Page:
Are you allowed to sell December-themed holiday items that do not contain any explicit Xmas mention or imagery?
What about items that do contain the words 'merry xmas' or imagery? (A cross or image of him I would imagine not allowed. Correct?)
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Actually, Jews in Rome have been selling crucifixes for centuries with rabbinical permission. In 2005 and 2006 there were a number of articles which included interviews with the chief rabbi of Rome involving this issue.
Hundreds of Jewish rosary bead sellers who were given their licences to sell Catholic souvenirs in Rome by the Vatican two centuries ago, are rising up in revolt over new restrictions on their trade.
The street vendors, who offer images of Christ and saints, as well as Roman souvenirs, are furious at being banned from selling near the Colosseum after the city decided to clear out hawkers.
“The Jewish rosary bead sellers are a Roman tradition which risks being destroyed,” said Fabio Perugia, a spokesman for Rome’s Jewish community.
“Marino had promised the chief rabbi he would not do this,” Mr Perugia said.
This summer, the rabbi joined vendors in a noisy protest outside the town hall, and Marino vowed to reverse his decision, but with the mayor resigning this week, the vendors now face continued uncertainty.
Hawking rosaries and papal gadgets is a Jewish business in Rome and around the Vatican.
Thirty-nine-year-old Di Porto grew up in Rome’s largest Jewish neighborhood, still referred to as “Il Ghetto” because the area once housed the Roman Jewish Ghetto.
Following in the footsteps of his father and his grandfather, Di Porto began selling religious souvenirs in front of St. Peter’s Basilica at the age of 19. He is a sturdy man whose lined and deeply tanned face shows the signs of all the hours he has spent outdoors carrying his tray of keepsakes, working seven days a week, all year round, he says.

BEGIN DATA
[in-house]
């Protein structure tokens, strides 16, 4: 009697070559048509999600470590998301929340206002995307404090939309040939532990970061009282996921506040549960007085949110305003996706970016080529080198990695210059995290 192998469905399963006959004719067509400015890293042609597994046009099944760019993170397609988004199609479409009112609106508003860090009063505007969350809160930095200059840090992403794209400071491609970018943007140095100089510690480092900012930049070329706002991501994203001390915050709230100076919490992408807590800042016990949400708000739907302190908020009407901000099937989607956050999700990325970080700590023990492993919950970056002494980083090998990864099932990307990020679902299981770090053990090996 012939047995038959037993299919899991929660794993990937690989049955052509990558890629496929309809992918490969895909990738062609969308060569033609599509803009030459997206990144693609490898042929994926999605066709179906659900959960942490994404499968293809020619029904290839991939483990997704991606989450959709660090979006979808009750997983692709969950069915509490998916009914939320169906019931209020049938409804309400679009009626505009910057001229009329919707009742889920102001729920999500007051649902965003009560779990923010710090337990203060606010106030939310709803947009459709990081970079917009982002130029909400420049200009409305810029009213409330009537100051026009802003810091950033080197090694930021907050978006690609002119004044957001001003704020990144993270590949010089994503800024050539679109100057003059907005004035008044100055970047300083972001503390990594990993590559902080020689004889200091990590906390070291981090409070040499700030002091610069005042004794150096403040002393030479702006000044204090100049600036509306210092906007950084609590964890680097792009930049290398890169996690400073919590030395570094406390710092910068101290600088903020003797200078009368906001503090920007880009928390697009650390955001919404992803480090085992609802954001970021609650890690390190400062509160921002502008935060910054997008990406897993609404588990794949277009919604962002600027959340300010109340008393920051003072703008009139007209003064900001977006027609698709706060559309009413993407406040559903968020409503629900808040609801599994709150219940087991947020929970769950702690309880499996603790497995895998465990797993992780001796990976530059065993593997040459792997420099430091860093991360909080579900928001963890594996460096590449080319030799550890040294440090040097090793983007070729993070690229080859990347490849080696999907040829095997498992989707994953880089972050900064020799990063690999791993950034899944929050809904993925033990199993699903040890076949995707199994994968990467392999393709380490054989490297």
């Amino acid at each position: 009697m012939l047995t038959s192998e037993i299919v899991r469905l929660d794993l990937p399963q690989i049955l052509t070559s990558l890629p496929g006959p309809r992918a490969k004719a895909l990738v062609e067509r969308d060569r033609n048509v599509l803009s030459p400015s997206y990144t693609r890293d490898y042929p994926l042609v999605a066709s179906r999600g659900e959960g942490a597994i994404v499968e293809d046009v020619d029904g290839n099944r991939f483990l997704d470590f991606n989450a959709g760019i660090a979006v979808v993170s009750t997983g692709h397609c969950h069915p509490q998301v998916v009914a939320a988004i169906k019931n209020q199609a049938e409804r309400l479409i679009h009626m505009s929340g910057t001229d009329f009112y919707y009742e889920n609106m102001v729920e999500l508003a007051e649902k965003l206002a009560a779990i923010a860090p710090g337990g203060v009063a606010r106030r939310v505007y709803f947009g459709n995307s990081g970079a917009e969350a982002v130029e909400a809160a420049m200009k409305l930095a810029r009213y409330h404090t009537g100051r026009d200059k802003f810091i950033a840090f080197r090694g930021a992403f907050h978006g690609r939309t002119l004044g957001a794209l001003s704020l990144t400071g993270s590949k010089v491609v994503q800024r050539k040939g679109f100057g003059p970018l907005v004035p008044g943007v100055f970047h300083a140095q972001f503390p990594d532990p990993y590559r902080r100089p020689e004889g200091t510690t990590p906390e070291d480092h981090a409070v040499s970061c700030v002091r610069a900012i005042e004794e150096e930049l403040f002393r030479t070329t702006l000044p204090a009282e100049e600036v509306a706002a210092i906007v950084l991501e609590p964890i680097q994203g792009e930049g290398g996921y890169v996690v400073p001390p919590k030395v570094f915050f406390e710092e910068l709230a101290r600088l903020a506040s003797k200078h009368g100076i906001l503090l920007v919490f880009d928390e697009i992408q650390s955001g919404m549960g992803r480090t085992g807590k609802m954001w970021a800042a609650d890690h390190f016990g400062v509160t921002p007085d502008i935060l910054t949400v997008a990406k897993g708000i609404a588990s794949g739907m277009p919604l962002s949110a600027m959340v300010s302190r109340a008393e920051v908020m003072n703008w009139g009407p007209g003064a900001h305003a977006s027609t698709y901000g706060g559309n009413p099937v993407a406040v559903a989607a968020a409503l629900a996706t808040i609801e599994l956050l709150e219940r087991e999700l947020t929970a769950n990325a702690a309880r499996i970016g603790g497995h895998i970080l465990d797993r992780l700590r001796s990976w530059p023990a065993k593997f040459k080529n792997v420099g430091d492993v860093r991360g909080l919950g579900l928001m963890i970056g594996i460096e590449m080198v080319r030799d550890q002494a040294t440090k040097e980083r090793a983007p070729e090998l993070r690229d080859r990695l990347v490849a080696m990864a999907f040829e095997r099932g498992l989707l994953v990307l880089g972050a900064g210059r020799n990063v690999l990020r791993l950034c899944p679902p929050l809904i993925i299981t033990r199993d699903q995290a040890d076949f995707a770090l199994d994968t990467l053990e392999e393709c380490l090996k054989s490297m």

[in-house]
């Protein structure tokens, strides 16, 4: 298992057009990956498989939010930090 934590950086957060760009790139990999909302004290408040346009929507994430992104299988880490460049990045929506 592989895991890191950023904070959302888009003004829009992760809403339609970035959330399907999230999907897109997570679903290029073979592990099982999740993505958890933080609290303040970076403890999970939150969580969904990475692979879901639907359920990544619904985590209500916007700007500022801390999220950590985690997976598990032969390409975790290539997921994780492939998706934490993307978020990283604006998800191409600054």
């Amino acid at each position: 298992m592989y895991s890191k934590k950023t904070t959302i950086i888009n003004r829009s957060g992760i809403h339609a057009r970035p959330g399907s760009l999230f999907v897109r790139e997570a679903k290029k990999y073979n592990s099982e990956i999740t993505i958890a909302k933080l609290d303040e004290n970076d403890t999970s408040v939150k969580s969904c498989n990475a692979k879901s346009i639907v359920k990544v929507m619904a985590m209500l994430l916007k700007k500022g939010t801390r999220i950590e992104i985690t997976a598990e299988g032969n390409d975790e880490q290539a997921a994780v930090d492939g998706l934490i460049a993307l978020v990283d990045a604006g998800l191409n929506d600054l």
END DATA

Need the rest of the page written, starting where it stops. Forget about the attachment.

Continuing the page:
Just down the street, Agesilao Di Veroli, 44, has also been selling rosaries and papal key chains alongside plastic models of the colosseum at his souvenir stall for the last 20 years. Like Di Porto, Di Veroli also learned the trade from his grandfather. As a young boy he couldn’t wait until he was old enough to manage his own bancarella, his own stand, he says.
Di Veroli is one of approximately 105 vendors, all of whom are licensed to sell souvenirs at stands in front of Rome’s most important monuments - and all of whom, except for one, are Jewish.
Other ambulant vendors, like Di Porto, carry trays of trinkets but are not licensed to set up stalls. All of these vendors, too, except for one, are Jewish. Like other Italian Jews, some of the vendors are observant, though many are not. Most passersby and many Italians would never know that Di Veroli is Jewish.
At the end of World War II, several Jewish families managed to get their licenses back. No new permits have been given out since the war because there is no more public space available to be licensed. So today, the vendors remain Roman Jews and the profession continues to be passed on within the family, with young men usually learning the business from their fathers, as they have done for centuries.